The ending sequence is in direct contrast to the previous 90% of the map. Yeah, you heard right; the final 1/3 of the map only constitutes 10% or less of actual gameplay, but it's the map's high water mark. You drop through the water in the exit chamber and plummet straight to the ocean floor. There's a variety of sea life in attendance, custom sprites of coral, fish, and even sea turtles. The monsters start out fairly spaced out but pretty soon you'll hear the sounds of monsters exploding into being and realize that you're in a time crunch. The boss shooter is fairly easy to deal with, which is a relief considering the Hell you had to go through to get here. I like the layout of the shooter spawn point, as you can clearly see the location from where the demons have assaulted the base. You're free to do some exploring, though, uncovering a critical cave with a sinister surprise and a lost, sunken city. Is it really R'lyeh?


Lainos has not skimped on detail. Each room of the underwater base stands apart from its neighbors without being distracting (or one might say fetishistic). Your normal reminder of your locale is the constant presence of water and seaweed, but if you pay attention you'll see windows in some areas that feature fish sprites that swim back and forth. A very cool touch. The sheer variety of rooms present coupled with its size may prove daunting for many players more familiar with typical Doom maps. I can't say I was ever confused excepting one particular spot. There's a passageway in the red key room that leads to the northwestern red door. It's hidden on the normal map but the area behind it was apparently the final switch I needed to hit to grant access to the exit. Now, given its close proximity to the red key, it's clear that you're gently nudged toward exploring that area first, but I forgot how to get back there and foolishly relied on my automap to give me the answer. Not really a criticism as much as an admission.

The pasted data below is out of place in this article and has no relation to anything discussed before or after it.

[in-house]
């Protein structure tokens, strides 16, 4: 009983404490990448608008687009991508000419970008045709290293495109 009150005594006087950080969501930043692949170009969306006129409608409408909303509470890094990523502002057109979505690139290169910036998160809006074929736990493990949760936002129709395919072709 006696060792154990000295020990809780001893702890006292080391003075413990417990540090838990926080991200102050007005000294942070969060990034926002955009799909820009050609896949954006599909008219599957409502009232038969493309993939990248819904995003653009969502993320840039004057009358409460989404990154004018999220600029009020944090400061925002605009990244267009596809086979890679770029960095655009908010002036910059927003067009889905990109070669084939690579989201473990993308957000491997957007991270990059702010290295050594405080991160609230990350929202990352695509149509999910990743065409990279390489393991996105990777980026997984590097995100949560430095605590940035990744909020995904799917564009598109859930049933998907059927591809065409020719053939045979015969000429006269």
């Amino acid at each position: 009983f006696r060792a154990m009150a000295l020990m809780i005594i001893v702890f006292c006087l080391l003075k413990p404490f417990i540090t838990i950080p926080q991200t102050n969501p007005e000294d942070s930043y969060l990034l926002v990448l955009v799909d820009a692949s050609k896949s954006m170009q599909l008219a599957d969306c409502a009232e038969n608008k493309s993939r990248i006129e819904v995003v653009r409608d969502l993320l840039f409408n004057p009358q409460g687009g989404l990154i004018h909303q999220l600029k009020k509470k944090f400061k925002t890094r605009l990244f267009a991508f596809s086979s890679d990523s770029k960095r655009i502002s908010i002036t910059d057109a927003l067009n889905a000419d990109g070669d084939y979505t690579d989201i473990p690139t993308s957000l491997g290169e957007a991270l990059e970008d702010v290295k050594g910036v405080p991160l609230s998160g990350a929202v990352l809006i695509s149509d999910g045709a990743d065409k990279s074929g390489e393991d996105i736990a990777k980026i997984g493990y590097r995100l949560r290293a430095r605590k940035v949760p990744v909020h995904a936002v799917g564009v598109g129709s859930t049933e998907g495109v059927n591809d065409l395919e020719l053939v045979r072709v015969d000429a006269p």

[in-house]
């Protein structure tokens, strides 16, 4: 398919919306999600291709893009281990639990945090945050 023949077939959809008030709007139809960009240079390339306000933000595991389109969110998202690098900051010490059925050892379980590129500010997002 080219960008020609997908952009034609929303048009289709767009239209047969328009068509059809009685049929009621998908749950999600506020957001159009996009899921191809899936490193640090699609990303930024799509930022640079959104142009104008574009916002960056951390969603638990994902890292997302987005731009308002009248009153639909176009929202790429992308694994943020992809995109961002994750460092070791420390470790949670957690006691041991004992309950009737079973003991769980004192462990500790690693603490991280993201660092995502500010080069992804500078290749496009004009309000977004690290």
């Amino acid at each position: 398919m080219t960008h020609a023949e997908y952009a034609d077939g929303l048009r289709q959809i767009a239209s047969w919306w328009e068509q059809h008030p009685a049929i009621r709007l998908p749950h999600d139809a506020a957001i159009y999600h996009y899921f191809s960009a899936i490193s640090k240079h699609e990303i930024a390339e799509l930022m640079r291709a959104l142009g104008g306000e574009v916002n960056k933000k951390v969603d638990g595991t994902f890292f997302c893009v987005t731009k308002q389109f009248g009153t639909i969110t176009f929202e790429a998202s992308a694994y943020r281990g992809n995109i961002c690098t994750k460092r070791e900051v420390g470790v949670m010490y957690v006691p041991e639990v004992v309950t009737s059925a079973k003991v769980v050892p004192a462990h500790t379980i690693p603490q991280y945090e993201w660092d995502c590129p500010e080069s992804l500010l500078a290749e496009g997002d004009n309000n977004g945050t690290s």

Sonar's combat is typical medium-difficulty room clearing. It's a little trappy, but I can't pick out any of these 900+ monsters as providing encounters more memorable than the others. Well, there's an ambush by Cacodemons up close in cages, plus that aforementioned waterfall battle. Also a fight in a wide open area where the player might rush forward to battle mancubuses only to find two pain elementals at his or her back. With the amount of health and ammo lying around, you're usually pretty well prepped to handle the insurgents. Your main obstacle will be navigating the base itself, a challenge best met by fans of Eternal Doom or similar WADs (Polygon Base comes to mind).


I think Sonar is fantastic. It has a great finish and the meat of the level, its base section, looks excellent and plays quite well. It's practically an episode's worth of content compressed into one single, contiguous experience. I also enjoyed its OGG soundtrack, a looping series of four pieces that convey an adventurous spirit, matching the slower-paced gameplay and exploration. Lainos has poured his heart and soul into a masterpiece that in some ways fits in with his previous release, Doxylamine Moon, but shows itself to be a very different animal. I'd say that this is my current favorite WAD for the 2012 Cacowards period, but, ahem, it's the only work I've played so far, so saying that wouldn't mean much at all! Regardless, this map is well worth a look.



IN HIS HOUSE IN R'LYEH
DEAD CTHULHU WAITS DREAMING